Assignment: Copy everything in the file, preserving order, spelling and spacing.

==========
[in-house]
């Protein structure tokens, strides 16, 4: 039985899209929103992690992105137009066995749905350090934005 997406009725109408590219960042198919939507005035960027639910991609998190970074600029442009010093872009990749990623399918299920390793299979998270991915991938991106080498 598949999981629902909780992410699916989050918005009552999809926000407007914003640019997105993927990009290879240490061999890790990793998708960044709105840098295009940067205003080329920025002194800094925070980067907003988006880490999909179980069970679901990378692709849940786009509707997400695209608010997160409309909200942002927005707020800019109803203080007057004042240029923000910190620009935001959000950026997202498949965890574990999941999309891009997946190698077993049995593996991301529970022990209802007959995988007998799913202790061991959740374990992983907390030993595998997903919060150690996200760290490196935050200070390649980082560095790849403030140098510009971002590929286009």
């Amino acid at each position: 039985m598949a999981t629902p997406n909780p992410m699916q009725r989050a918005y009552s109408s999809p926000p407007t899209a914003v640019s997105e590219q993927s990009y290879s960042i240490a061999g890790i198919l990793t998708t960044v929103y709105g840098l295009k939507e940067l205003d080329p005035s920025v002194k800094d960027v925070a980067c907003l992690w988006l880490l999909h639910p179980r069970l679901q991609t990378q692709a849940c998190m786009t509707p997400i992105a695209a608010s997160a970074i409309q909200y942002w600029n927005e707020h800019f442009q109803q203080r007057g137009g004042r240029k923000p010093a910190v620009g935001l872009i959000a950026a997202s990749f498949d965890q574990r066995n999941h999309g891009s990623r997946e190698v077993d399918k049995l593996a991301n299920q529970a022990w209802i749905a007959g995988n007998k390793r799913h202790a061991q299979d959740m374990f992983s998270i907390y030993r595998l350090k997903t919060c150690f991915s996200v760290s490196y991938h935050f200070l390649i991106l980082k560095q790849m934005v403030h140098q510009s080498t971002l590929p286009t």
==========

[in-house]
């Protein structure tokens, strides 16, 4: 039985899209929103992690992105137009066995749905350090934005 997406009725109408590219960042198919939507005035960027639910991609998190970074600029442009010093872009990749990623399918299920390793299979998270991915991938991106080498 598949999981629902909780992410699916989050918005009552999809926000407007914003640019997105993927990009290879240490061999890790990793998708960044709105840098295009940067205003080329920025002194800094925070980067907003988006880490999909179980069970679901990378692709849940786009509707997400695209608010997160409309909200942002927005707020800019109803203080007057004042240029923000910190620009935001959000950026997202498949965890574990999941999309891009997946190698077993049995593996991301529970022990209802007959995988007998799913202790061991959740374990992983907390030993595998997903919060150690996200760290490196935050200070390649980082560095790849403030140098510009971002590929286009």
């Amino acid at each position: 039985m598949a999981t629902p997406n909780p992410m699916q009725r989050a918005y009552s109408s999809p926000p407007t899209a914003v640019s997105e590219q993927s990009y290879s960042i240490a061999g890790i198919l990793t998708t960044v929103y709105g840098l295009k939507e940067l205003d080329p005035s920025v002194k800094d960027v925070a980067c907003l992690w988006l880490l999909h639910p179980r069970l679901q991609t990378q692709a849940c998190m786009t509707p997400i992105a695209a608010s997160a970074i409309q909200y942002w600029n927005e707020h800019f442009q109803q203080r007057g137009g004042r240029k923000p010093a910190v620009g935001l872009i959000a950026a997202s990749f498949d965890q574990r066995n999941h999309g891009s990623r997946e190698v077993d399918k049995l593996a991301n299920q529970a022990w209802i749905a007959g995988n007998k390793r799913h202790a061991q299979d959740m374990f992983s998270i907390y030993r595998l350090k997903t919060c150690f991915s996200v760290s490196y991938h935050f200070l390649i991106l980082k560095q790849m934005v403030h140098q510009s080498t971002l590929p286009t």